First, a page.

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January 2012 – Spend more TIME alone with GOD in PRAYER and BIBLE STUDY
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FACT:  Prayer is associated with positive health behaviors in children.  Researchers at the University of Texas surveyed 271 fourth-, fifth-, and sixth-grade children in three central Texas school districts and found that children who prayed frequently reported significantly higher levels of positive health behaviors than children who never prayed.  Prayer was also positively related to social connectedness and sense of humor.

HOPE:  While parents often pray for their children, we can also make a difference in our children’s health by praying with them and teaching them to talk to God frequently throughout the day.  Having a self-identity rooted in God’s love helps them to value their health and the behaviors that contribute to health.


FACT:  More Americans are praying about their health. Scientists analyzed data on 30,080 adults ages 18 and older who took part in the National Health Interview Survey in 2002 and on 22,306 adults who participated in 2007. Forty-nine percent of adults said in 2007 that they had prayed about their health during the previous year, up from 43 percent in 2002. In 1999, only 14 percent of survey participants said they had prayed about their health.
 
HOPE:  If more people are showing a strong interest in spirituality for improving and restoring health, then faith communities can play an important role in helping them integrate faith in everyday health and in introducing people to the Master Restorer.  Does your church have a vibrant health ministry?

 
FACT:  Prayer, Bible study and other spiritual activities benefit your physical health.  A review of medical research found that religious beliefs and activities have been associated with better immune function; lower death rates from cancer; less heart disease or better cardiac outcomes; lower blood pressure; lower cholesterol; and better health behaviors (e.g. less cigarette smoking, more exercise, better sleep). In addition, 39 of 52 studies found that religious persons live significantly longer. The effect for regular religious attendance on longevity approximates that of not smoking cigarettes (especially in women), adding an additional 7 years to the lifespan (14 years for blacks).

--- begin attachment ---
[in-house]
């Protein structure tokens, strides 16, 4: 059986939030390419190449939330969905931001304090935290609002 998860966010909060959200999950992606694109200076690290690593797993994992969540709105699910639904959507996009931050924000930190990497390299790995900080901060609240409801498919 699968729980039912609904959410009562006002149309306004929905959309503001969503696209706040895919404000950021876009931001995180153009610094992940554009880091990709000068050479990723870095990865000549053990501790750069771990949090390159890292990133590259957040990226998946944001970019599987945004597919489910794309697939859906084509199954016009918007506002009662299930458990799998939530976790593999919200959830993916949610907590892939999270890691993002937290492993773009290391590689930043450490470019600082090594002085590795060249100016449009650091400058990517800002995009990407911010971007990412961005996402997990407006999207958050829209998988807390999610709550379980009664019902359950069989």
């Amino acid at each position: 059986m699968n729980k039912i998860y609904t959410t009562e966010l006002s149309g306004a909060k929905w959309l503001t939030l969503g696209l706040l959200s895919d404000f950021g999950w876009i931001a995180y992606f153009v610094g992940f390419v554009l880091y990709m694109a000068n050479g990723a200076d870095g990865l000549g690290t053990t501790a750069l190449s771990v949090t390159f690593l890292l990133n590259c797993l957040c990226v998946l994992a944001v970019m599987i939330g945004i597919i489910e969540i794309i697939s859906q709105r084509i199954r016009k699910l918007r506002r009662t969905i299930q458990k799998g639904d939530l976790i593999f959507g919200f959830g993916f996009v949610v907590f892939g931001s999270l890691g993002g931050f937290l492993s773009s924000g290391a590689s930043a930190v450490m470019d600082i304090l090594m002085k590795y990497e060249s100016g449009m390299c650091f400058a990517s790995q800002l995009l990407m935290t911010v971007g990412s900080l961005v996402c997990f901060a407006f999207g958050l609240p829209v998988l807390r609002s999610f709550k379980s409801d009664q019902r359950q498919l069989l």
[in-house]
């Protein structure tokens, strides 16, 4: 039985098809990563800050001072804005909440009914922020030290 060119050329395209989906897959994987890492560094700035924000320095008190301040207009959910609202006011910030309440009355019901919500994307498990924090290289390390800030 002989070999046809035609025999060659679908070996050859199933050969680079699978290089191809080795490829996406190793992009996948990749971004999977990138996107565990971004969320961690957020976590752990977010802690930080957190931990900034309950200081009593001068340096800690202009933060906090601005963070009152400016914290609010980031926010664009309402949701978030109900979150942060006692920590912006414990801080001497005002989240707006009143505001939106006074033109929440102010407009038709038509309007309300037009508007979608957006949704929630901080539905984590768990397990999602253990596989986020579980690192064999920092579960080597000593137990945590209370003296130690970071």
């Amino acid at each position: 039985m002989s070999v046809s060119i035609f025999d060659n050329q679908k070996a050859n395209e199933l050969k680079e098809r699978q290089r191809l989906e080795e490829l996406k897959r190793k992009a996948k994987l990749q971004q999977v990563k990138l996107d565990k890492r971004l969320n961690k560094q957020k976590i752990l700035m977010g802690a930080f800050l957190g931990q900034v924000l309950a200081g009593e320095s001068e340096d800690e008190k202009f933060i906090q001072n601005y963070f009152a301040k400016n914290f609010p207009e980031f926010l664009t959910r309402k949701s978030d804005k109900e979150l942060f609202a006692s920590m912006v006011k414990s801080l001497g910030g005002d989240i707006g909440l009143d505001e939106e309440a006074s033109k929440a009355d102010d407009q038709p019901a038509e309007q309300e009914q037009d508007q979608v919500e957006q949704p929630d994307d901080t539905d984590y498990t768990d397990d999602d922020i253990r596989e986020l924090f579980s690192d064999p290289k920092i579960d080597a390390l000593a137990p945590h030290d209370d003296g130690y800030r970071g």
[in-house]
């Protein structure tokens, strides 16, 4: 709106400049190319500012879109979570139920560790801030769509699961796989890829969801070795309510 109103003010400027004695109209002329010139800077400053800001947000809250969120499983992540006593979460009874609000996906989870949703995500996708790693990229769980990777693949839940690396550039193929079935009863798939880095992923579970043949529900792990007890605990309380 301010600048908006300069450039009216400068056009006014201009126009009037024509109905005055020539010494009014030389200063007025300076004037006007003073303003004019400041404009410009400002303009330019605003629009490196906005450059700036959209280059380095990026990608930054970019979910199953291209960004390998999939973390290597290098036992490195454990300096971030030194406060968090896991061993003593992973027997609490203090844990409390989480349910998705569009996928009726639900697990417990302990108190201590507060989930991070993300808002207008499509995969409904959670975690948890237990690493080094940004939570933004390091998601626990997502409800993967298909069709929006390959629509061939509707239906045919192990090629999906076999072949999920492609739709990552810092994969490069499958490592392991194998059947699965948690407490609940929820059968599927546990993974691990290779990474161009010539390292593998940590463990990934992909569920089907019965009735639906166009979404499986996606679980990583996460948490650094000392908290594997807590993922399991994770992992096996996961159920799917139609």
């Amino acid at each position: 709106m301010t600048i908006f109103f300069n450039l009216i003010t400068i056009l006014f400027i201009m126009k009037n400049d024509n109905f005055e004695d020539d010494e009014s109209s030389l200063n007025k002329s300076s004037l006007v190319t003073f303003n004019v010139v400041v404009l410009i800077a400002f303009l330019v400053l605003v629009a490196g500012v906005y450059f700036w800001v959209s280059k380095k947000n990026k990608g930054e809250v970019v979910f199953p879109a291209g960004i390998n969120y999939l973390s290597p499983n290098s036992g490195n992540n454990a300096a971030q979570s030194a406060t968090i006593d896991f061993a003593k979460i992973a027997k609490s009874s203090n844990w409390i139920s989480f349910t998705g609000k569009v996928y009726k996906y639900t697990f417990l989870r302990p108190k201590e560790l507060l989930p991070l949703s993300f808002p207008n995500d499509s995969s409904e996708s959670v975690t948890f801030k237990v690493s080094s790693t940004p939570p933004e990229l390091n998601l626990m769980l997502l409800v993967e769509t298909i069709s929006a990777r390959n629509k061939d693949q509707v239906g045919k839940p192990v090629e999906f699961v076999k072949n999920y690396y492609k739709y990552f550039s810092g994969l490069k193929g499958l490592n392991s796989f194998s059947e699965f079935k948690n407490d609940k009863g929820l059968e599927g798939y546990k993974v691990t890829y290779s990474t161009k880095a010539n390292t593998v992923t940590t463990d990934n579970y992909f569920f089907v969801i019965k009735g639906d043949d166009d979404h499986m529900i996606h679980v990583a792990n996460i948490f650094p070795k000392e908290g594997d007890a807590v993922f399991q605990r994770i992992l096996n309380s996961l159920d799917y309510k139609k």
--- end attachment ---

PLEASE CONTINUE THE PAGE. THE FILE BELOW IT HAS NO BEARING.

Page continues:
HOPE:  One of the best strategies for improving your physical health in 2012 may be in spending more time fostering your spiritual health!


FACT:  Personal time with God may slow progression of Alzheimer’s disease.  A longitudinal study at the Behavioral Neurology Clinic at Bayside (Canada) assessed 70 patients aged 49 to 94 for quality of life, spirituality and religiosity.  Researchers found that higher levels of private religious activities and of spirituality predicted slower cognitive decline in patients with Alzheimer’s disease, after controlling for age, gender, education, and cognitive level at baseline.
 
HOPE:  Have you or a loved one been diagnosed with Alzheimer’s disease?  Include regular meditation, prayer, and scripture reading in your treatment regimen as a coping strategy—and to enhance brain function and slow down cognitive decline.
 
References:
  • Rew, L., Wong, Y. J., & Sternglanz, R. W. (2004). The relationship between prayer, health behaviors, and protective resources in school-age children.  Issues in Comprehensive Pediatric Nursing, 27 (4), 245-255.
  • Wachholtz, A. & Sambamoorthi, U. (2011). National trends in prayer use as a coping mechanism for health concerns: Changes from 2002 to 2007.  Psychology of Religion and Spirituality, 3(2), 67-77.  
  • Koenig, H. G. (2004). Religion, spirituality, and medicine: Research findings and implications for clinical practice. Southern Medical Journal, 97 (12), 1194-1200.  
  • Kaufman, Y., Anaki, D., Binns, M. & Freedman, M. (2007). Cognitive decline in Alzheimer disease: Impact of spirituality, religiosity, and QOL. Neurology, 68(18), 1509-1514. 
 

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